Ok. I don't know what Nate was planning for most of the remaining season-ending recaps, but there is one left on the list that is pretty obvious and certainly worth looking at: why the Timberwolves couldn't get a functioning shooting guard this season.
Start at the beginning. The Wolves ended the 2011-2012 season with three actual shooting guard options (actual, as in not not out-of-position point guards or small forwards.
- Martell Webster
- Wayne Ellington
- Malcolm Lee
Of those three (I refuse to consider Wes Johnson a shooting guard, despite him starting almost all the games that year at that position) Webster and Ellington were both sent to new addresses (Webster's contract was not extended, Wayne was traded to Memphis) and Lee played in the 19 games all year. All garbage minutes, all at the end of the year. And at any rate, none of those three were exactly burning the nets down that year.
So obviously, this is a position the Wolves needed quite a bit of help at. But, in classic Wolves fashion, they went about solving the problem in the most quizzical way possible.
Brandon Roy: He wasn't technically the first big guard signed during the offseason (the Nic Batum chase muddled up a lot of stuff in late June/early July) but he was basically the first one we learned was going to join the team. The reaction was....mixed. For good reason. Roy had been forced into retirement two years earlier due to a medical condition plainly called I-have-no-cartilage-in-my-kees-itis. He had undergone some experimental procedures (reportedly, the same ones Kobe got) and gone though pro-level workout drills, and felt he was able to make a comeback.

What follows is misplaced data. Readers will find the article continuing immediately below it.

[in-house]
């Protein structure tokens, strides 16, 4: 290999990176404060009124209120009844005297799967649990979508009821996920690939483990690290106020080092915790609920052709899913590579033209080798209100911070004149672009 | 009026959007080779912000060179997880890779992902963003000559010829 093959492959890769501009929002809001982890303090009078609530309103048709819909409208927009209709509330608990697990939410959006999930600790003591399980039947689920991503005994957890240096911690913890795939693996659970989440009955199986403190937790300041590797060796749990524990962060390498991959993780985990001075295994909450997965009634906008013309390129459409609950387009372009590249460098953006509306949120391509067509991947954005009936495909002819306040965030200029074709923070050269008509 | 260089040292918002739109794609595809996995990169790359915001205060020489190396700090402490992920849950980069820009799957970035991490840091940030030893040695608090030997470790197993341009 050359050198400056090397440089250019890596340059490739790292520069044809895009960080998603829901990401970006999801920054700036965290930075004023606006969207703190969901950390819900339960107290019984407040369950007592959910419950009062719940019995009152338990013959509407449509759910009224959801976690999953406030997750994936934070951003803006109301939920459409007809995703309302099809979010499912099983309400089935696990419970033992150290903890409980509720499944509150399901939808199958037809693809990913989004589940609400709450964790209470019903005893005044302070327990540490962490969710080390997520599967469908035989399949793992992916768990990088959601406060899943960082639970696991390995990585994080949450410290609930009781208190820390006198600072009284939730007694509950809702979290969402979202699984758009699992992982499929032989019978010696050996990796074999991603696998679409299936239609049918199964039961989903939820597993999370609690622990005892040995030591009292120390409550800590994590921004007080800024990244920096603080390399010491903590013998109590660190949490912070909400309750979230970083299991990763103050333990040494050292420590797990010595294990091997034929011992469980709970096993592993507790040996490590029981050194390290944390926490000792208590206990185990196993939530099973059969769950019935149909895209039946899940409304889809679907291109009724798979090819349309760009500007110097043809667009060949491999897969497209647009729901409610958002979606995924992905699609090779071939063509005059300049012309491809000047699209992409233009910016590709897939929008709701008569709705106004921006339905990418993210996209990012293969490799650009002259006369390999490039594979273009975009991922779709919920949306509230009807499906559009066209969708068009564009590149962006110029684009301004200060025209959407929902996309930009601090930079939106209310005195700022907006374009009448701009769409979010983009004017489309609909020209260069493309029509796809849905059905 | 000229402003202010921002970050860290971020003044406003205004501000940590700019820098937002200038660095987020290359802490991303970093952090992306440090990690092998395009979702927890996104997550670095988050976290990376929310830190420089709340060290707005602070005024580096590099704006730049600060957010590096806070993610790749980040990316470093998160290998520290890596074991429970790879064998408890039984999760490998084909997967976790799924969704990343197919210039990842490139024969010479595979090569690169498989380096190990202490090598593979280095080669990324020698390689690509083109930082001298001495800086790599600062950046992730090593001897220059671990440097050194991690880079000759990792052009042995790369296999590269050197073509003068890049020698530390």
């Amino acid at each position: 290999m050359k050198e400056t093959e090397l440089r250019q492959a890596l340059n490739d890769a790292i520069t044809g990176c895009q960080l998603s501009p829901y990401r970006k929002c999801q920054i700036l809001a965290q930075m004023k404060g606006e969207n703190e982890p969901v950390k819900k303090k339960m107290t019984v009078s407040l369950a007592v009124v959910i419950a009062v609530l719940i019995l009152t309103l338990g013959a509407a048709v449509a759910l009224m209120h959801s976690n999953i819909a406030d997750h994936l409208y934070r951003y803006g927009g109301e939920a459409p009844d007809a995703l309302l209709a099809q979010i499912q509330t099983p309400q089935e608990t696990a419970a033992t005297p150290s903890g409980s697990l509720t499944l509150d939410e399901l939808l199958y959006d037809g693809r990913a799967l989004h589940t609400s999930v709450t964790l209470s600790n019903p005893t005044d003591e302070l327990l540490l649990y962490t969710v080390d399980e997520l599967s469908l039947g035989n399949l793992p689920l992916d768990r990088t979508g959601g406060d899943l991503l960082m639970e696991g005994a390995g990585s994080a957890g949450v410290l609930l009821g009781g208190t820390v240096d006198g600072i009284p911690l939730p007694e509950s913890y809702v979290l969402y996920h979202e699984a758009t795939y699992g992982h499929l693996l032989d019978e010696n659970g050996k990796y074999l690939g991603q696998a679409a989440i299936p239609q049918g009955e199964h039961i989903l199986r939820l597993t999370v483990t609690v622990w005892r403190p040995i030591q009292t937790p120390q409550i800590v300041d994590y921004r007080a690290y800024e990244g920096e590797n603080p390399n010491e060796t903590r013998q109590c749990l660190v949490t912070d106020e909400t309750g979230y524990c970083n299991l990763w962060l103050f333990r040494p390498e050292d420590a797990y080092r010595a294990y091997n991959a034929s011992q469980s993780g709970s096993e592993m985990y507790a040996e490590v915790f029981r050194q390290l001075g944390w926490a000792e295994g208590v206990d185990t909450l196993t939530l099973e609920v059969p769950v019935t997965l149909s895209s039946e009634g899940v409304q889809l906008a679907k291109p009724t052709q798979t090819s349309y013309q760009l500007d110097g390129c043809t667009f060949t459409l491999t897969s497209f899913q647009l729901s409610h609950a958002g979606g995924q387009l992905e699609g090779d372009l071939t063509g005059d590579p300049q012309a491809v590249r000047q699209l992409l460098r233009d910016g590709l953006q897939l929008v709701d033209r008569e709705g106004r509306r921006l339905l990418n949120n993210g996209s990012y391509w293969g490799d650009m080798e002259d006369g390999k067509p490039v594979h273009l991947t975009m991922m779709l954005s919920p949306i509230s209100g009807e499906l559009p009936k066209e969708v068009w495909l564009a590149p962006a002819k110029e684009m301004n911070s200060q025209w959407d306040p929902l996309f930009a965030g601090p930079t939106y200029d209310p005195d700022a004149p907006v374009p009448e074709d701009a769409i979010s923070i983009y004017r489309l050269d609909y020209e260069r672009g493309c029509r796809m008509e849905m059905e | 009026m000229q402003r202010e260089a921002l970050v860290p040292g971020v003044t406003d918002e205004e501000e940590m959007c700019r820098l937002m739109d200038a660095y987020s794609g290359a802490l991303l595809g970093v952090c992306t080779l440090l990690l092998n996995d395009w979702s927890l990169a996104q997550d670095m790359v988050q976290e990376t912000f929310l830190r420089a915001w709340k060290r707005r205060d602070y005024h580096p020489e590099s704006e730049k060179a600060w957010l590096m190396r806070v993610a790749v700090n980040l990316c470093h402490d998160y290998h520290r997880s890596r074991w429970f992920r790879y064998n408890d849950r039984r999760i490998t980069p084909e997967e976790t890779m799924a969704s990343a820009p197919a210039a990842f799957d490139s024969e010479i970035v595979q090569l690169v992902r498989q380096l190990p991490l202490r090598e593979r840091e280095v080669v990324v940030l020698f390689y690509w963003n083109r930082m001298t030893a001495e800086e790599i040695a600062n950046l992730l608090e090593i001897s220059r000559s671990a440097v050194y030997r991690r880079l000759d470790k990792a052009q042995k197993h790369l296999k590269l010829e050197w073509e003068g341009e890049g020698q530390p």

He also worked very closely with Wolves assistant Bill Bayno, who's recommendation had a big part in Roy choosing the Wolves and getting a contract offer (I wonder if Saunders may have been taking a subtle dig at this situation with his 'keep the players healthy' comment at the presser)
Most pointedly, it was revealed that Adelman and Taylor had a conversation that basically went,
"Glen, I don't know if he can play."
"Well Rick, I don't know if he can play either."
"Did David tell you he was signing him?"%%%%
"No, i thought he told you..."%%%%
Roy ultimately played just 5 games the whole season. He moved the ball to the tune of 4.6ast/game, but shot just 31%, missed all of his threes, and didn't do much on the defensive end. He shut it down in mid-November, in what was supposed to be a quick breather that became missing the rest of the season.
Roy's contract is not guaranteed for this coming season, and before his departure, Kahn stated "Don't expect him to be with us next season." No reason to think that will change. My guess is the only reason he's still technically on the roster at all is that non-guaranteed deal is fantastic trade bait.
Alexey Shved: Kirilenko's Russian Nationals teammate came here as an unheralded but high-potential signing. With a versatile, clever game that held shades of Ginobili, hopes were high that Shved could provide some immediate help on the perimeter, particularly from three and in iso situations.